Systematic and reproductive studies of Mimulus (Scrophulariaceae) in the Pacific Northwest : implications for conservation biology Public Deposited

http://ir.library.oregonstate.edu/concern/graduate_thesis_or_dissertations/44558h089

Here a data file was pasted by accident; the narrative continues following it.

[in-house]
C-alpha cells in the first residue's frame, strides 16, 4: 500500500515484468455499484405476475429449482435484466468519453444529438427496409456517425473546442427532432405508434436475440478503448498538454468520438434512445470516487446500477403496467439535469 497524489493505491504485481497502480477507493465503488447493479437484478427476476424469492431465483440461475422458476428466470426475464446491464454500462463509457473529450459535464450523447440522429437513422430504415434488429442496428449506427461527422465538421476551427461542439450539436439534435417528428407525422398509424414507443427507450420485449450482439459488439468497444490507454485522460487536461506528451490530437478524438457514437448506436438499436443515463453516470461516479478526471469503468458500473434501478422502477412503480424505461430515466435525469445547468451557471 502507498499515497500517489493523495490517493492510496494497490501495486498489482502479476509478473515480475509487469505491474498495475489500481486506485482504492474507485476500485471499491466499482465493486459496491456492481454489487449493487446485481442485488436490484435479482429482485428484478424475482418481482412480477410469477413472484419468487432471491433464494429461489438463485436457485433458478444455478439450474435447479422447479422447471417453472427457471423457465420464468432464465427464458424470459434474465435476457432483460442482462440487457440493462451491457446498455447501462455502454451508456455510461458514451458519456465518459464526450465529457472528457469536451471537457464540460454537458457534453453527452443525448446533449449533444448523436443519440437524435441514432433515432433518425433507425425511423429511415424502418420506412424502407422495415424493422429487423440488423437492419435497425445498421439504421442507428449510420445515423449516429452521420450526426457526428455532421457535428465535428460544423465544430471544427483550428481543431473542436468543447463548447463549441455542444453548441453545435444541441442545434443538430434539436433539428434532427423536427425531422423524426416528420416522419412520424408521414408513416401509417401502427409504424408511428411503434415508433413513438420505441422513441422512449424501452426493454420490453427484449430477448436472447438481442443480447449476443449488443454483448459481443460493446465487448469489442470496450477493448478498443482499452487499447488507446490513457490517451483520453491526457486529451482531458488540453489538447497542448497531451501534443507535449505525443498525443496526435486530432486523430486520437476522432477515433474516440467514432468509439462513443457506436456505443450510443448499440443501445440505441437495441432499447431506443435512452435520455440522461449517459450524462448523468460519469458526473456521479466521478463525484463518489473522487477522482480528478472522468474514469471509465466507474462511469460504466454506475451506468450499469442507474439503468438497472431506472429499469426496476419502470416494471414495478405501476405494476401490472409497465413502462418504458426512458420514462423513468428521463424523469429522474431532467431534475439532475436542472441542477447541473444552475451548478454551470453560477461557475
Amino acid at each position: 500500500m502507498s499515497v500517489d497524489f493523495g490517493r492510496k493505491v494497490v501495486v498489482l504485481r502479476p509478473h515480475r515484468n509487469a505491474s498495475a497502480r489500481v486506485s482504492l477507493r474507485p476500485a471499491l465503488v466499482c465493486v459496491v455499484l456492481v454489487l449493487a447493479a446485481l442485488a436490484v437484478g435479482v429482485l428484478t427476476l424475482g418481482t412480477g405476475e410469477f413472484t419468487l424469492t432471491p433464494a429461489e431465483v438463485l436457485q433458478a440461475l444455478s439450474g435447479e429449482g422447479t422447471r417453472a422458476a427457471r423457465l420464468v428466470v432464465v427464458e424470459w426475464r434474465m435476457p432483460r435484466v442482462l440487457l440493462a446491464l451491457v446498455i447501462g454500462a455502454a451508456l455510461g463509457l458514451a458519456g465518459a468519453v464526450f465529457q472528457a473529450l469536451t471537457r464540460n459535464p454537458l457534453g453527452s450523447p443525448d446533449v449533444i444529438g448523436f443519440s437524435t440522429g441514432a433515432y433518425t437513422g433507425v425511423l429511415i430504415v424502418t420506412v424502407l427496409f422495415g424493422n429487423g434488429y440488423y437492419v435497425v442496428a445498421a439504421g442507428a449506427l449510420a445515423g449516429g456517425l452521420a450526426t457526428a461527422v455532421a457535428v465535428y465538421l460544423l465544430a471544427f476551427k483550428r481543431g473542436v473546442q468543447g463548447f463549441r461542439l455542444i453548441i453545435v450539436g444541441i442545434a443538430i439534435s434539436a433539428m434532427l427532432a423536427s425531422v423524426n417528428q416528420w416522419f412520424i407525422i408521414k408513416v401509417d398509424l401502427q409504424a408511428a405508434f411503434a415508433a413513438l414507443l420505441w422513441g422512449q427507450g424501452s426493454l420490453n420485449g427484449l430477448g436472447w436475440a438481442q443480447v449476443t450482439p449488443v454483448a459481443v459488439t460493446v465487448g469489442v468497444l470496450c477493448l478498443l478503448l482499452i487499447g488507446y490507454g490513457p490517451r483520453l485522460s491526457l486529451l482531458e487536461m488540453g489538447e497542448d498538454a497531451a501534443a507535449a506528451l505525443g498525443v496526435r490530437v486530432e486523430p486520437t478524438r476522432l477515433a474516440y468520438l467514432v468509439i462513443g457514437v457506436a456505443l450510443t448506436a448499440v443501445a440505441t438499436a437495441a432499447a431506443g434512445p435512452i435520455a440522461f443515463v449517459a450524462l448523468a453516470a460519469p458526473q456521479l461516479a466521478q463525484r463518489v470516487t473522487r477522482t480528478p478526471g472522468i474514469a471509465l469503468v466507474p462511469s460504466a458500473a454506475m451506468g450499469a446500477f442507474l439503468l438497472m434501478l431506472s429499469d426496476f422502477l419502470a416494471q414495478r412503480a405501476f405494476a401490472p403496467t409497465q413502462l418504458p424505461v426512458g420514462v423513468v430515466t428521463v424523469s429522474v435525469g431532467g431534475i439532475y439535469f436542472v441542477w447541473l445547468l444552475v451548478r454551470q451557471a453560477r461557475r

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  • The Mimulus washingtonensis complex is a group of morphologically similar species centered in the Pacific Northwest. All are rare, and most are under consideration for listing as endangered. Morphometric and pollination data were used in developing a revised taxonomy for the group. Five species and two varieties are recognized. Mimulus pulsiferae Gray is the most widespread, occurring from southern Washington to northern California. Mimulus hymenophyllus Meinke and M. jungermannioides Suksd. are cliff species endemic to river drainages in northern Oregon. Mimulus washingtonensis Gand. occurs in east-central Oregon and western Idaho, represented by the var. washingtonensis and var. ampliatus (Grant) Meinke comb. et stat. nov., respectively. Mimulus patulus Pennell is resurrected from synonymy and differentiated from M. washingtonensis on the basis of morphology, distribution, and pollination biology. This autogamous species includes var. patulus, occurring in the Snake River drainage, and var. montanus Meinke var. nov., primarily from the northern Rocky Mountains. Mimulus evanescens Meinke sp. nov. is described from an extant population in Lassen County, California, and historic collections from widely scattered stations in Oregon and Idaho. The new species is morphologically intermediate between M. breviflorus Piper and M. latidens (Gray) Greene. Calyx and leaf morphology also suggest an affinity to M. grayi Grant, M. inconspicuus Gray, and M. acutidens Greene, of cismontane California. Mimulus evanescens should be considered critically endangered, because of its limited numbers and habitat degradation. Mimulus washingtonensis is pollinated by small native bees, primarily two species of Dialictus (Halictidae). These bees were specific to Mimulus flowers but did not distinguish between flowers of M. washingtonensis and M. guttatus DC., a related species that increases with habitat disturbance. Experiments showed that mixed pollen loads diminish seed set in M. washingtonensis, since the thigmotropic stigma of that species closes permanently after any amount of conspecific pollen is applied. Although M. washingtonensis has a low pollen/ovule ratio (29.9), it is considered facultatively xenogamous based on floral morphology, stigma sensitivity, and autogamous seed set levels. Populations occurred in small, edaphically restricted patches, and they exhibited seed set reductions related to outcrossing distance. Substrate disturbance may limit reproduction in M. washingtonensis by changing population structure, threatening pollinators, and increasing competition for pollination by promoting growth and flowering of M. guttatus.
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